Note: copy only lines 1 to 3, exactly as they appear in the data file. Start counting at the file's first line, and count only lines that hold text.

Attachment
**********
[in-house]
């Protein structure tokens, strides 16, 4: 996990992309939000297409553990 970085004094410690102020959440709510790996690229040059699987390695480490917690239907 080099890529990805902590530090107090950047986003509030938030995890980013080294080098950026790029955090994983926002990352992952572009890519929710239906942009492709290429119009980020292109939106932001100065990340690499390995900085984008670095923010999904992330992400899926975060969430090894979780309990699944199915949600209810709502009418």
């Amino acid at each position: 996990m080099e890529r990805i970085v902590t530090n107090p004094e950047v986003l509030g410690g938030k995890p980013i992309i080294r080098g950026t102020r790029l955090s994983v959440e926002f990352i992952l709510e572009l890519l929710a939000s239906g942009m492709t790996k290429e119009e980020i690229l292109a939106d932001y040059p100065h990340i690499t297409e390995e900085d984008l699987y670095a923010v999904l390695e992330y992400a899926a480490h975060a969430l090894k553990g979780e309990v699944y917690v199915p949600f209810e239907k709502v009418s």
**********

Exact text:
[in-house]
């Protein structure tokens, strides 16, 4: 996990992309939000297409553990 970085004094410690102020959440709510790996690229040059699987390695480490917690239907 080099890529990805902590530090107090950047986003509030938030995890980013080294080098950026790029955090994983926002990352992952572009890519929710239906942009492709290429119009980020292109939106932001100065990340690499390995900085984008670095923010999904992330992400899926975060969430090894979780309990699944199915949600209810709502009418």
């Amino acid at each position: 996990m080099e890529r990805i970085v902590t530090n107090p004094e950047v986003l509030g410690g938030k995890p980013i992309i080294r080098g950026t102020r790029l955090s994983v959440e926002f990352i992952l709510e572009l890519l929710a939000s239906g942009m492709t790996k290429e119009e980020i690229l292109a939106d932001y040059p100065h990340i690499t297409e390995e900085d984008l699987y670095a923010v999904l390695e992330y992400a899926a480490h975060a969430l090894k553990g979780e309990v699944y917690v199915p949600f209810e239907k709502v009418s």